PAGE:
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Forces Shaping the U.S. Academic Engineering Research Enterprise ages (Lane, this volume). According to a recent study (Dickens, this volume), there are 281 university research centers sponsored by six federal agencies (including NSF) and over 1,000 university-based engineering research units in the United States. Most of these research units were established as university initiatives in the past 10 years, and their success in establishing industry linkages varies widely. Much broader adoption of such linkages by industry—without government sponsorship and participation—is needed. Consistent with the important role of academic engineering research in the advancement and diffusion of the engineering knowledge base and the training of engineers, substantial increases are needed in the level of support for academic engineering research and associated aspects of engineering education. Such increases will enhance U.S. leadership in commercially important technologies, improve industrial competitiveness, and increase economic growth. Reports issued over the past decade by the National Academy of Engineering, the National Research Council Engineering Research Board, and the National Science Board Committee on Industrial Support for R&D all have echoed the need to boost funding in this area (Committee to Evaluate the Programs of the National Science Foundation Directorate for Engineering. 1985; National Research Council, 1987; National Science Board, 1992). Because policymakers tend to be unaware of the variety of purposes and products of government-sponsored research, the engineering community must coordinate and focus more effectively the many voices speaking for engineering. Both policymakers and the public need to better appreciate the important differences between scientific and engineering research, especially with regard to how quickly the two disciplines can address pressing national concerns. In general, the concept of engineering research is not readily understood. In academic settings, its distinction from research in the basic sciences is even less well understood. Therefore, the next section of this report is devoted to an exposition of the nature and value of academic engineering research. WHAT IS ENGINEERING RESEARCH AND HOW DO ENGINEERING AND SCIENCE INTERACT? In many ways, the methods of academic engineering research and the resulting insights into the nature of the physical world are indistinguishable from those of basic scientific research. However, there are crucial differences between the two endeavors. Basic scientific research is concerned with the discovery of new phenomena and their integration into coherent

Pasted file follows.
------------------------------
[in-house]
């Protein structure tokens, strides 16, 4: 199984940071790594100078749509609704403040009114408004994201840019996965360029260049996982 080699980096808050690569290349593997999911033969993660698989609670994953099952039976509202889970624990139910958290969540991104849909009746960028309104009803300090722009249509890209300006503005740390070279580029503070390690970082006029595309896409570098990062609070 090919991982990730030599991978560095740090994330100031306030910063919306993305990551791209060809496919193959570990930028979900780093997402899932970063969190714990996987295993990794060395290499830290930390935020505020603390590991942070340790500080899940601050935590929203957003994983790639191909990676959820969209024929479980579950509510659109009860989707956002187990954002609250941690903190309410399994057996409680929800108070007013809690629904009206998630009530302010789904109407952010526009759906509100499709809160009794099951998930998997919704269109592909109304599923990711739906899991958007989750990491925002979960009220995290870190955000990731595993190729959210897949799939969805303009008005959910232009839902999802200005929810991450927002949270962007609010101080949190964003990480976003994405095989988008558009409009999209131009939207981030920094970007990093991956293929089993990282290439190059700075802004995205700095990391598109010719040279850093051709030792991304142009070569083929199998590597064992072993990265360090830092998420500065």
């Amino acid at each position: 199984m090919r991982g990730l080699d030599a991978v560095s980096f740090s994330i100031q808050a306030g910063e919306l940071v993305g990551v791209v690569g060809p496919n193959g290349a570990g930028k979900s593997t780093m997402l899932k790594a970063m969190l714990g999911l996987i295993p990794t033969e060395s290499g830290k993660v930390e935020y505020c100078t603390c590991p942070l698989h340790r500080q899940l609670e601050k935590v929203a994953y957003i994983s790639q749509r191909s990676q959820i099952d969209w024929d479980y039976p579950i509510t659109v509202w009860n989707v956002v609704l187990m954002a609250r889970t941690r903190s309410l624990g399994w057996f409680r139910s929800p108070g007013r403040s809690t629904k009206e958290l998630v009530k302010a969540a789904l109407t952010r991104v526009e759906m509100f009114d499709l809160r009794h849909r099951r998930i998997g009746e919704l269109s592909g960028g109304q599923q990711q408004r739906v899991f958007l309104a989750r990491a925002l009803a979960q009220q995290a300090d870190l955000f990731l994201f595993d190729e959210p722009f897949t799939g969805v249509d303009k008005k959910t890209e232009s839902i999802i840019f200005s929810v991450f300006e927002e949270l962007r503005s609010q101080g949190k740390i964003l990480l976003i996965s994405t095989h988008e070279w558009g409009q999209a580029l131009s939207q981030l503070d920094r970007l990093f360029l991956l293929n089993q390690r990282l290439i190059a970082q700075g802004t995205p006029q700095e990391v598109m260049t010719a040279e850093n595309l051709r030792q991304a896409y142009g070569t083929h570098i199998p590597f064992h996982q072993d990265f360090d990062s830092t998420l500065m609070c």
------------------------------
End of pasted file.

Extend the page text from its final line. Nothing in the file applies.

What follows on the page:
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Forces Shaping the U.S. Academic Engineering Research Enterprise conceptual models of major physical or biological systems. By definition, the focus of greatest interest tends to be at the outer edges of present knowledge. Most scientific knowledge will, in a highly variable and unpredictable fashion, find technical applications of economic and social value, but in most cases the nature of such applications will not be apparent to the those who perform the original scientific research. Basic research in engineering is by definition concerned with the discovery and systematic conceptual structuring of knowledge. Engineers develop, design, produce or construct, and operate devices, structures, machines, and systems of economic and societal value. Virtually all engineering research is driven by the anticipated value of an application. However, not all potential applications can be anticipated, and occasionally the hoped-for application may not be nearly as important as one that turns up by serendipity. The time from research to production may be a few years, as in the development and application of the laser or in the progression from the integrated circuit to microprocessor, or it may be decades, as in the development of television. Engineering, unlike science, is concerned not only with knowledge of natural phenomena, but also with how knowledge can serve humankind's needs and wants. Such variables as cost, user compatibility, producibility, safety, and adaptability to various external operating conditions and environments must be taken into account in the design, development, operational support, and maintenance of the products and services that engineers create. Thus, engineering involves the integration of knowledge, techniques, methods, and experiences from many fields. Also, almost all university research in both science and engineering is performed as a component of the advanced education of students. For most engineering students, the goal of a career in industry motivates their pursuit of advanced study, and this will increasingly be the case in the future. Because of this, engineering students' outlook on research tends to be predisposed toward application in engineering practice. Basic science and mathematics have advanced rapidly in the past several decades with the development of computers that can deal with increasingly complex problems. At the same time, engineering science, research, and practice have employed increasingly advanced analytical and experimental methods across the spectrum of engineering fields and industrial sectors. In What Engineers Know and How They Know It (Johns Hopkins University Press, 1990), Walter Vincenti has identified some theoretical and experimental features common to both scientific and engineering research. In fact, in some engineering fields such as electronic materials, the analytical and experimental methods and instruments used may be indistinguishable from those in the basic-science fields of solid-state physics and chemistry.
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